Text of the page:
Inspired and diverse leadership to drive the digital enterprise of the 2020s

The 2020s company is unlike anything that has come before it – though highly digital in its delivery and operations, it is built around an open and experimental culture. A tech-driven business needs the human touch like never before. It is not a contradiction. As the Great Resignation unfolds, it’s clear that organizations need an inspired, forward-looking culture that attracts and energizes talented people. Look no further than Amazon Web Services as the ultimate business of the 2020s, and for more information on what it takes to lead in this era, we turn to Maureen Lonergan, vice president of training and certification for Amazon Web Services and a strong advocate for diversity in the workplace.

The 2020s have brought about a demand for new types of leadership qualities. “Global and interdependent economies, a focus on digital transformation, and accelerating and disruptive change across all industries have made it more important than ever for leaders to be lifelong learners – and to foster this. mindset in all of their organizations,” says Lonergan. “In environments that encourage a mindset of continuous learning, people are allowed – and actively encouraged – to learn and experiment without fear of failure.”

Part of AWS, Lonergan says adopting and building digital skills is a must for leaders in the 2020s. “Our latest global digital skills survey found that 85% of workers say they now need more technical knowledge to do their job due to the pandemic,” she says. “There are good reasons to bet on the development of technical skills.” Growing digitalization will result in 97 million new positions by 2025, she notes, adding that “these jobs not only provide increased income, but are also in growing industry sectors that are more resilient to disruption. sudden”.

This is where inspired and forward-looking leadership is essential. “Closing the skills gap will take intentional and sustained efforts from both the private and public sectors – and we have work to do,” says Lonergan, noting that AWS is committed to helping 29 million people develop their skills. cloud skills training by 2025. “Our goal is to make cloud skills training available to anyone, anywhere – and so far we have trained six million people worldwide in this effort. .”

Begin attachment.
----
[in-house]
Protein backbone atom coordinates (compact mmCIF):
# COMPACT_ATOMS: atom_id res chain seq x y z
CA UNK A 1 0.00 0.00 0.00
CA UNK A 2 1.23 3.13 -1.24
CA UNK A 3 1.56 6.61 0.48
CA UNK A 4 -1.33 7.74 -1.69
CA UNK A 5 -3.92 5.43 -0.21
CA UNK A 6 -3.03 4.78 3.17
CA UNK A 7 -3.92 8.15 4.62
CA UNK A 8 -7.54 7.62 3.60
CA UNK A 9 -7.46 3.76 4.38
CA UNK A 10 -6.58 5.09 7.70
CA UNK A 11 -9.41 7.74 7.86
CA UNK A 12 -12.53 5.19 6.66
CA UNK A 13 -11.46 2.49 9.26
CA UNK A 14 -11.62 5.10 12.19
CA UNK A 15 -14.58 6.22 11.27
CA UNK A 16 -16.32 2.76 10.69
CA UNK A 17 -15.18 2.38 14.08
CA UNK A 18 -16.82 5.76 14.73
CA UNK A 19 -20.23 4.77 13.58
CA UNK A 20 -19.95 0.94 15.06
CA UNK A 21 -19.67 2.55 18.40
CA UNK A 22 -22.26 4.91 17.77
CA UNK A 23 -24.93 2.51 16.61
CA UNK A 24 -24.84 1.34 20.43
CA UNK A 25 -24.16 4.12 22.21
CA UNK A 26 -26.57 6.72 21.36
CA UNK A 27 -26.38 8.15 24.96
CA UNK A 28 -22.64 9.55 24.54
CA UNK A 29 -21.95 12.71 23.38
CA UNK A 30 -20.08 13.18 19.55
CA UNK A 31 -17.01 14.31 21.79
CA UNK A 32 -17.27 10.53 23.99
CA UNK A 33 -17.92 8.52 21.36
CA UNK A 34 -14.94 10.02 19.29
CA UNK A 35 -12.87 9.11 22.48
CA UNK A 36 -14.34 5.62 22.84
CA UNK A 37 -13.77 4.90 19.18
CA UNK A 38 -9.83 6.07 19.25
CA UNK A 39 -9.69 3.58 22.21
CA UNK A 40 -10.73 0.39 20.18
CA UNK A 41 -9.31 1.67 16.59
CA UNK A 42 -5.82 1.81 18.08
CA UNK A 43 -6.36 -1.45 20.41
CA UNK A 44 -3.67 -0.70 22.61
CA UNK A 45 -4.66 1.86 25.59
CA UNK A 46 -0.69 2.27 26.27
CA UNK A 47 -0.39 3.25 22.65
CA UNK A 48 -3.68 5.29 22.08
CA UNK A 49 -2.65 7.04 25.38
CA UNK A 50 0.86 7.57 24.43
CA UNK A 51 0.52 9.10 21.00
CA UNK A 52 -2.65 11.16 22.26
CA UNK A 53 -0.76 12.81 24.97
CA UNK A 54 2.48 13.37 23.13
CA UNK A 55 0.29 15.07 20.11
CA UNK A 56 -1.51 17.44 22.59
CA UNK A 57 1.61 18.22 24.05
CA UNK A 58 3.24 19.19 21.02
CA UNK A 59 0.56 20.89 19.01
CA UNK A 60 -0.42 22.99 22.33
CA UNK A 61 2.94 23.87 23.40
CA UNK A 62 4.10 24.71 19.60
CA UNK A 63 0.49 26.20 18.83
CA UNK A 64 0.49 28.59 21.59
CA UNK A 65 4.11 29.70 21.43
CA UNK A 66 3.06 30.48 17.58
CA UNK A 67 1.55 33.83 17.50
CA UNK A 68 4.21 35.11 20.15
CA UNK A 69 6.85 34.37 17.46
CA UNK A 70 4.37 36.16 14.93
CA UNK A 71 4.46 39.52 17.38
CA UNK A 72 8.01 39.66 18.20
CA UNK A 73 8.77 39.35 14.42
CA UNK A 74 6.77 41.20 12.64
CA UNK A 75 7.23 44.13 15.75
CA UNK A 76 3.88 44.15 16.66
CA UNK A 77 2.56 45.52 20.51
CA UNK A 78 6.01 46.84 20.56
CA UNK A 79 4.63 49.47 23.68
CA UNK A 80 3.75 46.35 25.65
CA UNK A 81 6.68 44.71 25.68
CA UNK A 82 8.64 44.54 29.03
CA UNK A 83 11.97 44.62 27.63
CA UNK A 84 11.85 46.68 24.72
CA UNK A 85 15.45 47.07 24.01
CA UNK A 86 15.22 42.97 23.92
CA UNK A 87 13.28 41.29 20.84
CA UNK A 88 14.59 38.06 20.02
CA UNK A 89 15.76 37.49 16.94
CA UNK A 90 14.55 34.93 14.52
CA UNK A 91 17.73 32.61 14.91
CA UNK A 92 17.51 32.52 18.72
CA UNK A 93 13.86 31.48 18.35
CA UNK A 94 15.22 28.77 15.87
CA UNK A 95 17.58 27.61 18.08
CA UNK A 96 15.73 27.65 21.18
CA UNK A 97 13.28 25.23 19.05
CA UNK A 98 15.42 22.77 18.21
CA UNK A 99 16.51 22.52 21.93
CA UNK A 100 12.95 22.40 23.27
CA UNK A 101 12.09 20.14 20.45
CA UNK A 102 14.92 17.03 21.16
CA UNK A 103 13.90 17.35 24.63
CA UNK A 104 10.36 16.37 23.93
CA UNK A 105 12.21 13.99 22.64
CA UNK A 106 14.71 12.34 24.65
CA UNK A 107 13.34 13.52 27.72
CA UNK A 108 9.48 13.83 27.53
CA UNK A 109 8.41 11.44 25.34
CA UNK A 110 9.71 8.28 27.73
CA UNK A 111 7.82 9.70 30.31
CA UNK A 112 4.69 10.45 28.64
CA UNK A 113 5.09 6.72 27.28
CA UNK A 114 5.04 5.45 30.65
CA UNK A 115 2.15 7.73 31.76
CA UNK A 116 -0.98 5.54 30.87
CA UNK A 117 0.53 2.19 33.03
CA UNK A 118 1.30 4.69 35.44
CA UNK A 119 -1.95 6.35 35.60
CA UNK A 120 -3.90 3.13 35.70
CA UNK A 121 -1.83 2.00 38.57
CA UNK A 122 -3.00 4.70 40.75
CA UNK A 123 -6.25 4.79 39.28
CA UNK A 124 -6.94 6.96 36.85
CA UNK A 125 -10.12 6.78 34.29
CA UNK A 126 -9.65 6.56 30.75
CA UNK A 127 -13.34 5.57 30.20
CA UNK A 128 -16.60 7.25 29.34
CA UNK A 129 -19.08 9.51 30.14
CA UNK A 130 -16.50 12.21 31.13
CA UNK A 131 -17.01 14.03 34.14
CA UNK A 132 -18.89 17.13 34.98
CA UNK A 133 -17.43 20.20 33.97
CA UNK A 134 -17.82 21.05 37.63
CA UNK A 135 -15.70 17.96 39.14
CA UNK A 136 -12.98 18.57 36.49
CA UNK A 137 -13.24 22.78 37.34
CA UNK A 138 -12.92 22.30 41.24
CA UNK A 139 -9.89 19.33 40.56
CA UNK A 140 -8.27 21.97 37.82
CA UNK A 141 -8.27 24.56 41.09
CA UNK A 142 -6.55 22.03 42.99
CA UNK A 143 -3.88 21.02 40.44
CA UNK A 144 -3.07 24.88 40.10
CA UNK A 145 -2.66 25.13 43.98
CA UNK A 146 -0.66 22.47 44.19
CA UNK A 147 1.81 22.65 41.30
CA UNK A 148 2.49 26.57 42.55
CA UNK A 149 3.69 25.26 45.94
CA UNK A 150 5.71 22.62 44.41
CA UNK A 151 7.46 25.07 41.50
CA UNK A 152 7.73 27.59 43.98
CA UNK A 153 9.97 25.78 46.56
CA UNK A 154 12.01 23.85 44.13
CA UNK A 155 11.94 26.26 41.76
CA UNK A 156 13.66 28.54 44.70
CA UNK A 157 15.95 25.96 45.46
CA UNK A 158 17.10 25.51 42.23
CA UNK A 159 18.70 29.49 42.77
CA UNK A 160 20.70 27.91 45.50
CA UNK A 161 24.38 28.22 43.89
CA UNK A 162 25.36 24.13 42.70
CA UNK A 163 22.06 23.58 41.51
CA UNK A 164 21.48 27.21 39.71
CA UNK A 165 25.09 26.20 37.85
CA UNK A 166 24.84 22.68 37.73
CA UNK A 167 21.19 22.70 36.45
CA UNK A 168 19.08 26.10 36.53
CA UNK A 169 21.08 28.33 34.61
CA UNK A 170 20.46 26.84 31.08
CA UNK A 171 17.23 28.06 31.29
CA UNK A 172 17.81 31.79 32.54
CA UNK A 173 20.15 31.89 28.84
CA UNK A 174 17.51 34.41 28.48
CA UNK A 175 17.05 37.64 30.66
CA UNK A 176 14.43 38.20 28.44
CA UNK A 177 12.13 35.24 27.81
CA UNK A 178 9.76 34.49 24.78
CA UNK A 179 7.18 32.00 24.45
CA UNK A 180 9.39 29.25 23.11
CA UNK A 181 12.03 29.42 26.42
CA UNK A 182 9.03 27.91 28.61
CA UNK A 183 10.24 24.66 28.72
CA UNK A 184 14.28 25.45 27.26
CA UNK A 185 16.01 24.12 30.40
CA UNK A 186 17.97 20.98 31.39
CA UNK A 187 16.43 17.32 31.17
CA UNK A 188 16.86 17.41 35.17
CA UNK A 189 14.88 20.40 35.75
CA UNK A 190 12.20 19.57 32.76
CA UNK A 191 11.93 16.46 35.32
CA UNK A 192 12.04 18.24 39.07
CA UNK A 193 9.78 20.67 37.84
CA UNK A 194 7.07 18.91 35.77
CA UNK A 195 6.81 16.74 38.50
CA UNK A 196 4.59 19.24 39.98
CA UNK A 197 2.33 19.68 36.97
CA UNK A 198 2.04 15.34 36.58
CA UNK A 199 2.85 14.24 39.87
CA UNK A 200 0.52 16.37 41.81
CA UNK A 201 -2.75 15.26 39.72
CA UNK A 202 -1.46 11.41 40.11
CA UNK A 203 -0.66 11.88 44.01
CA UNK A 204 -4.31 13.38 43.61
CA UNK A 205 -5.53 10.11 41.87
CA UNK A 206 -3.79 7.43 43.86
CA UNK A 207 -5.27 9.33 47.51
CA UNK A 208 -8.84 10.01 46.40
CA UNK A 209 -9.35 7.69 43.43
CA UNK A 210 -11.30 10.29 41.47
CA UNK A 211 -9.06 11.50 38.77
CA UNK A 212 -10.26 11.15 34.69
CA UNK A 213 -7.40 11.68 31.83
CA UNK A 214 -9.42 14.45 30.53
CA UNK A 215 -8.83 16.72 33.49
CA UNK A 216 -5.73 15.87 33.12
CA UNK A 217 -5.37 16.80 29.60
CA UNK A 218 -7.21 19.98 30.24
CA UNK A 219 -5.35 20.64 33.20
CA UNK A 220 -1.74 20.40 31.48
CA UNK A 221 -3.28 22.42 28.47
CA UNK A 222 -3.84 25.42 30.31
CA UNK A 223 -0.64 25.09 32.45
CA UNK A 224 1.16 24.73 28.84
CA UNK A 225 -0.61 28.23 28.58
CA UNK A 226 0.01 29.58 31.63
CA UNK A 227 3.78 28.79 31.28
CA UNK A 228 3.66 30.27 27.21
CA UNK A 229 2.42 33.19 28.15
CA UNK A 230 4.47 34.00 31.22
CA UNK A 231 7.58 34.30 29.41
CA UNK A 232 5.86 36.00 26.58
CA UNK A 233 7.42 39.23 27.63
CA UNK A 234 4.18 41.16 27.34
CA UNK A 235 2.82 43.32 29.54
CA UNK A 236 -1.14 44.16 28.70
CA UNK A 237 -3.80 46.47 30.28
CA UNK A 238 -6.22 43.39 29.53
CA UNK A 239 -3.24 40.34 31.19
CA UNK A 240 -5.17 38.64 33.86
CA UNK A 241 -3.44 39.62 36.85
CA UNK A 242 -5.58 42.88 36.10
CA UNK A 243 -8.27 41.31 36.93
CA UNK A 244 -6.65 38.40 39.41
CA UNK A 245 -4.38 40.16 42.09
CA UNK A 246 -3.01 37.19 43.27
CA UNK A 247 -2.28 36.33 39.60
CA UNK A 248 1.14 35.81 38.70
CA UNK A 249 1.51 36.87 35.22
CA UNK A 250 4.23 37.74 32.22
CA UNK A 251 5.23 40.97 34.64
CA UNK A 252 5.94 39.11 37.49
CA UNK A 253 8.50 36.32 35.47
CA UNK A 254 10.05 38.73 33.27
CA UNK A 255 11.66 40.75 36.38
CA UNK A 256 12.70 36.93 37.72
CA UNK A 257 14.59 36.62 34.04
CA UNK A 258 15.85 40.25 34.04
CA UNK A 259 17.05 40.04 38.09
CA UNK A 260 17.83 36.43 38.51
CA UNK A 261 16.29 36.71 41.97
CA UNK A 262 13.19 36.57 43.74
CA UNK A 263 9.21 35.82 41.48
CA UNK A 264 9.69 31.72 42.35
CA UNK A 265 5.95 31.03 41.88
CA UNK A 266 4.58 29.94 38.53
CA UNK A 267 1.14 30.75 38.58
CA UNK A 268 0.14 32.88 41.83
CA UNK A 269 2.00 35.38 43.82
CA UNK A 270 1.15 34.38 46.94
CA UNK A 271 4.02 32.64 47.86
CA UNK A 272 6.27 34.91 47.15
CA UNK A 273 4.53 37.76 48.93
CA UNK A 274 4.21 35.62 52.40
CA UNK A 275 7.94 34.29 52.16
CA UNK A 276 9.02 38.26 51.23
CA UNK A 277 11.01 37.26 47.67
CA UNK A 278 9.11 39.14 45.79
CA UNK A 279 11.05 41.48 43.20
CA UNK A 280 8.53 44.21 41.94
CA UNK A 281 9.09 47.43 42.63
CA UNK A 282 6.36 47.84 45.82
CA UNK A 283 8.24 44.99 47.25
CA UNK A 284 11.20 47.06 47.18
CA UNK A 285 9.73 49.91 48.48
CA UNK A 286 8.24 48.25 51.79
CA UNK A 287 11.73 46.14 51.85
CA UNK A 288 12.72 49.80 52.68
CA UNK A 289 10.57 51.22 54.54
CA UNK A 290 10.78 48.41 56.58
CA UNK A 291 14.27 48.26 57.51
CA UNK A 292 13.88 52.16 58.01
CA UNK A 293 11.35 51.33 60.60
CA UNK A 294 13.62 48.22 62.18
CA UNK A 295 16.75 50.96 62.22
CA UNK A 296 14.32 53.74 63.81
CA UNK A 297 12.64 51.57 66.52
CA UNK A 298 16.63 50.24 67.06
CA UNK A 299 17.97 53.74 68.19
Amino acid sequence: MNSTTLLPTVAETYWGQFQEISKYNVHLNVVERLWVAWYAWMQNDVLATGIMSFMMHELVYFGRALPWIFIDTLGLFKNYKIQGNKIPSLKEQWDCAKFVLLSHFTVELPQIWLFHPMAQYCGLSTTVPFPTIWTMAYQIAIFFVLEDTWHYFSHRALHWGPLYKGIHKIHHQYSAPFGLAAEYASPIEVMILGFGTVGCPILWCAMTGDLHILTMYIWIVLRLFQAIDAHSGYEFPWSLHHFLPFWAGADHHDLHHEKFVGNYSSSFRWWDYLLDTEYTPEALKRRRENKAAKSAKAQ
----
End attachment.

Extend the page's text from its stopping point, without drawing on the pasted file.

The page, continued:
The 2020s leader must open up businesses to diversity, as there are significant opportunities for women and minorities in the growing digital economy. “Women played an important role in computing as early as the 18th century – watch Ada Lovelace, Grace Hopper, and Katherine Johnson to name a few industry pioneers,” she says. The challenge, she continues, is that women’s participation in the IT industry is declining. This is due to structural barriers such as unconscious bias, isolation, supervisory relationships, promotion processes, and competing life responsibilities. She urges women and minorities who are advancing in digitally-enabled careers to “embrace risk-taking, mentorship and creating a work-life balance.” She provides additional tips to help create a culture that encourages women and underrepresented groups to thrive in IT careers:

Lonergan provides six key tips every 2020 business leader should be aware of:

  • Learn and be curious – and encourage everyone to do so. “Invest in and nurture an environment that puts employee development and experimentation first,” she says. At AWS, for example, a key leadership principle is “learn and be curious,” which urges company employees to “take safe risks and know that it’s okay to fail.” . Failure is not fatal, it is fundamental. Providing this kind of environment is essential for disruptive innovation.
  • Adopt a “learner mentality”: Such a mindset “has been essential in shaping who I am and my overall career success,” she says. “I always strive to learn something new from everyone I meet and the things I read. And I don’t just learn things that are directly related to my work; for example, during the pandemic, I taught myself to play the guitar.
  • Remember that balance is essential. The 2020s leader must prioritize personal well-being, time spent with family and friends, and what’s important at work, says Lonergan. Everything else is secondary. “I run every morning before I start my day, and I’ve run several half marathons this year and my first triathlon.”
  • Build the people around you. Think “about creating a diverse workforce and an inclusive environment where people can thrive and grow in their careers,” advises Lonergan. “It can mean mentoring others, empowering people by asking them to take on big projects, making sure everyone has a voice in meetings. There are so many ways this can take shape, but it doesn’t happen by accident.You need to be aware of the impact you have and be proactive in how you leverage your leadership role.
  • Encourage community-based approaches: Lonergan urges leaders to actively seek out and nurture communities that build employee trust and promote diversity. “We need to proactively engage and encourage leadership sponsorship of formalized employee communities,” she says. “Promoting the alliance among employees helps employees develop a healthy sense of self-worth and professional value. Stronger, more resilient and more engaged employees perform better individually and as a team.
  • Keep in mind that leadership is a state of mind, not a formal title: “Being a leader is not a title; it’s a way of being in your personal and professional life that is centered on others,” says Lonergan. “It’s not as simple as taking a course or attending a seminar,” she says. Instead, it’s about “how you present yourself to the world — with an inquisitive mindset, ready to learn from failure — is the key to every door you face.”

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